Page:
Hydraulic Brake Lines
For riders looking for the best braking performance that money can buy, only one option for brake lines truely exists. Goodridge, Inc. makes teflon lines with plastic coated stainless braiding provided for maximum protection. The line fittings provide for custom lengths and ends. This is a very high quality aircraft grade system scaled down for bicycle use. The only penalties of the system are weight and cost. They are very slightly heavier than stock shimano lines, and the retail cost is around $70 per wheel. The real difference the rider will find when using these lines is that they are extremely difficult to kink. If you crash a lot, you know how important this feature is.
Significant performance improvements can be made by replacing stock bearing cartriges or loose bearing packs with ceramic hybrid bearing cartriges or loose ceramic bearings. It is important to use quality bearings in this case. Boca Bearing has a selection of ceramic bearings for sale online. I know nothing of the quality of these bearings, but they are readily available. Dupont Krytox GPL 20X is a very high quality synthetic bearing grease. I am not sure of the exact grade for bicycle use, but do know that skateboards would use GPL 201.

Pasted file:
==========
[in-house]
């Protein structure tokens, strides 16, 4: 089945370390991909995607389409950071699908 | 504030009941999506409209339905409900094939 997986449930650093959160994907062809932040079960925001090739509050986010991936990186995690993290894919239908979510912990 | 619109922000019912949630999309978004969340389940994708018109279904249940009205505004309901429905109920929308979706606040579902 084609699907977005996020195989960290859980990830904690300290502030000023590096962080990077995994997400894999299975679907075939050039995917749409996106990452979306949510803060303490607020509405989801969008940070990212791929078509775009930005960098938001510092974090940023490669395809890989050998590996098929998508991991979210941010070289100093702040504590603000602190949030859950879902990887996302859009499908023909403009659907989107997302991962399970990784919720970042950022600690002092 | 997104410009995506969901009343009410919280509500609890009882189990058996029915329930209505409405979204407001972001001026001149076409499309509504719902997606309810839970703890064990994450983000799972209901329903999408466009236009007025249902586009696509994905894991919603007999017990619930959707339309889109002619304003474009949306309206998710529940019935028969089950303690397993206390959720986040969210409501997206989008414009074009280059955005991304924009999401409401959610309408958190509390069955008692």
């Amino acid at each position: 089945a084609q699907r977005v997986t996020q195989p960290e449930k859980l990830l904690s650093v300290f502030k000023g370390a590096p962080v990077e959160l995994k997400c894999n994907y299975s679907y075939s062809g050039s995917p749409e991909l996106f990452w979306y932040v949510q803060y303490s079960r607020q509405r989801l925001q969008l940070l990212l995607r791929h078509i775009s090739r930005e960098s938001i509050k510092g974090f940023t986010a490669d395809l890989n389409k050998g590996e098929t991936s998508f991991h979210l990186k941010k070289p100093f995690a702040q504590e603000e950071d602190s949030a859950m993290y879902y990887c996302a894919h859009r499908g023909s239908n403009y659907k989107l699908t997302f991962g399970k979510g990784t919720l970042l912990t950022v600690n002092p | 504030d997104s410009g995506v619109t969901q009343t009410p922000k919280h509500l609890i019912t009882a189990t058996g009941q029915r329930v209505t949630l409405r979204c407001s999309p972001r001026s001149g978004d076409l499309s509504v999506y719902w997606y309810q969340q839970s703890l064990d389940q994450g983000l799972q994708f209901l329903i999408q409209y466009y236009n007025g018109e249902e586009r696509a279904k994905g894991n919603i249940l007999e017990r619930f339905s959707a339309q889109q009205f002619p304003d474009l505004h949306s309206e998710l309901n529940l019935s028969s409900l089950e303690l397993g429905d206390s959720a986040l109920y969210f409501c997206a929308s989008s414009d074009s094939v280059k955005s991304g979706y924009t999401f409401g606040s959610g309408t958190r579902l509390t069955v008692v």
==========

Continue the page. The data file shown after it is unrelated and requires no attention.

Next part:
A sealed and greased bearing is prefered to one that is oiled due to the fact that skateboarders simply do not clean and re-lube at intervals even close to necessary for oil use. A greased bearing is basically maintanance free, but can be cleaned and relubed if need be. See SKF's site HERE for cleaning details. The bearing cartridge is not to be packed full of grease, only enough to coat the actual balls (30% of open space). To much grease causes unnecessary friction. NTN has an excellent artical on bearing lubrication HERE and another artical on care and failure analisis HERE .